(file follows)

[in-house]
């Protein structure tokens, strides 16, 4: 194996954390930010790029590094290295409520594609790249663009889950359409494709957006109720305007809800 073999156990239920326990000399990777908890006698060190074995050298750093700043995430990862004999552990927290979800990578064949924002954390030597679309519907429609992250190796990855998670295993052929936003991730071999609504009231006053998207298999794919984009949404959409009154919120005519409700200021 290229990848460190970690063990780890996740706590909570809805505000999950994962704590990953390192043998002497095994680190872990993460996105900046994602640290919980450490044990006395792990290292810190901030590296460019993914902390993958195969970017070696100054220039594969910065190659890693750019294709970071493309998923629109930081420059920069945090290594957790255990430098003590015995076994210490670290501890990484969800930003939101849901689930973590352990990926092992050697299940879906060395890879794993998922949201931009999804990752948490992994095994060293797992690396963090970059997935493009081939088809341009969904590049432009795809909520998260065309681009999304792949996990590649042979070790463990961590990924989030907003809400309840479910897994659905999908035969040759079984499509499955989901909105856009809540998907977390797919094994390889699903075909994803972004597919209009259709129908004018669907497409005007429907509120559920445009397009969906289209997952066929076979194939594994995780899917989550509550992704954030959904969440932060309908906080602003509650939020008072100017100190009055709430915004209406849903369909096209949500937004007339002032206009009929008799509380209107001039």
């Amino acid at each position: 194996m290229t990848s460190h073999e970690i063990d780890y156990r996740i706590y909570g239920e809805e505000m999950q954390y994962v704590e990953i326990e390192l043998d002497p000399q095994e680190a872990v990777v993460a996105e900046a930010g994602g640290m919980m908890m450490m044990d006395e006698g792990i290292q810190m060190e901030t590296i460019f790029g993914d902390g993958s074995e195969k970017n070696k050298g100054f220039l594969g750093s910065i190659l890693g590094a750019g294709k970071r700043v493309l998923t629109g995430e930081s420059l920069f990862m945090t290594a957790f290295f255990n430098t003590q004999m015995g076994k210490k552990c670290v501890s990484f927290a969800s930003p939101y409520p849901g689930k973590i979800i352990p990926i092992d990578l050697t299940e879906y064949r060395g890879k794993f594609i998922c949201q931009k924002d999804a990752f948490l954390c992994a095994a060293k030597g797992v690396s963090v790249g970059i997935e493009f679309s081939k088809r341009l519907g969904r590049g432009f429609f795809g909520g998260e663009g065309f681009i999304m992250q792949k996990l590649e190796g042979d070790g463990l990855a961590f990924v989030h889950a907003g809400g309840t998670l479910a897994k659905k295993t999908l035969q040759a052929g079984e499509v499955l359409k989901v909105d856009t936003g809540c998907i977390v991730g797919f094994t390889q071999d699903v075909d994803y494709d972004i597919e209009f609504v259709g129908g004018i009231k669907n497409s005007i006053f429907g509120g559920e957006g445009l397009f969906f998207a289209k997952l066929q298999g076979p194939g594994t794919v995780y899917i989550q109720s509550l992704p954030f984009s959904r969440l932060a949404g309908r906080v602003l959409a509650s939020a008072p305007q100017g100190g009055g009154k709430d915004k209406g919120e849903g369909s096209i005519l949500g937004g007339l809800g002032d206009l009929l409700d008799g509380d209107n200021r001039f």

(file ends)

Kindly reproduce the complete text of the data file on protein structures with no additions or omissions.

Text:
[in-house]
């Protein structure tokens, strides 16, 4: 194996954390930010790029590094290295409520594609790249663009889950359409494709957006109720305007809800 073999156990239920326990000399990777908890006698060190074995050298750093700043995430990862004999552990927290979800990578064949924002954390030597679309519907429609992250190796990855998670295993052929936003991730071999609504009231006053998207298999794919984009949404959409009154919120005519409700200021 290229990848460190970690063990780890996740706590909570809805505000999950994962704590990953390192043998002497095994680190872990993460996105900046994602640290919980450490044990006395792990290292810190901030590296460019993914902390993958195969970017070696100054220039594969910065190659890693750019294709970071493309998923629109930081420059920069945090290594957790255990430098003590015995076994210490670290501890990484969800930003939101849901689930973590352990990926092992050697299940879906060395890879794993998922949201931009999804990752948490992994095994060293797992690396963090970059997935493009081939088809341009969904590049432009795809909520998260065309681009999304792949996990590649042979070790463990961590990924989030907003809400309840479910897994659905999908035969040759079984499509499955989901909105856009809540998907977390797919094994390889699903075909994803972004597919209009259709129908004018669907497409005007429907509120559920445009397009969906289209997952066929076979194939594994995780899917989550509550992704954030959904969440932060309908906080602003509650939020008072100017100190009055709430915004209406849903369909096209949500937004007339002032206009009929008799509380209107001039």
């Amino acid at each position: 194996m290229t990848s460190h073999e970690i063990d780890y156990r996740i706590y909570g239920e809805e505000m999950q954390y994962v704590e990953i326990e390192l043998d002497p000399q095994e680190a872990v990777v993460a996105e900046a930010g994602g640290m919980m908890m450490m044990d006395e006698g792990i290292q810190m060190e901030t590296i460019f790029g993914d902390g993958s074995e195969k970017n070696k050298g100054f220039l594969g750093s910065i190659l890693g590094a750019g294709k970071r700043v493309l998923t629109g995430e930081s420059l920069f990862m945090t290594a957790f290295f255990n430098t003590q004999m015995g076994k210490k552990c670290v501890s990484f927290a969800s930003p939101y409520p849901g689930k973590i979800i352990p990926i092992d990578l050697t299940e879906y064949r060395g890879k794993f594609i998922c949201q931009k924002d999804a990752f948490l954390c992994a095994a060293k030597g797992v690396s963090v790249g970059i997935e493009f679309s081939k088809r341009l519907g969904r590049g432009f429609f795809g909520g998260e663009g065309f681009i999304m992250q792949k996990l590649e190796g042979d070790g463990l990855a961590f990924v989030h889950a907003g809400g309840t998670l479910a897994k659905k295993t999908l035969q040759a052929g079984e499509v499955l359409k989901v909105d856009t936003g809540c998907i977390v991730g797919f094994t390889q071999d699903v075909d994803y494709d972004i597919e209009f609504v259709g129908g004018i009231k669907n497409s005007i006053f429907g509120g559920e957006g445009l397009f969906f998207a289209k997952l066929q298999g076979p194939g594994t794919v995780y899917i989550q109720s509550l992704p954030f984009s959904r969440l932060a949404g309908r906080v602003l959409a509650s939020a008072p305007q100017g100190g009055g009154k709430d915004k209406g919120e849903g369909s096209i005519l949500g937004g007339l809800g002032d206009l009929l409700d008799g509380d209107n200021r001039f």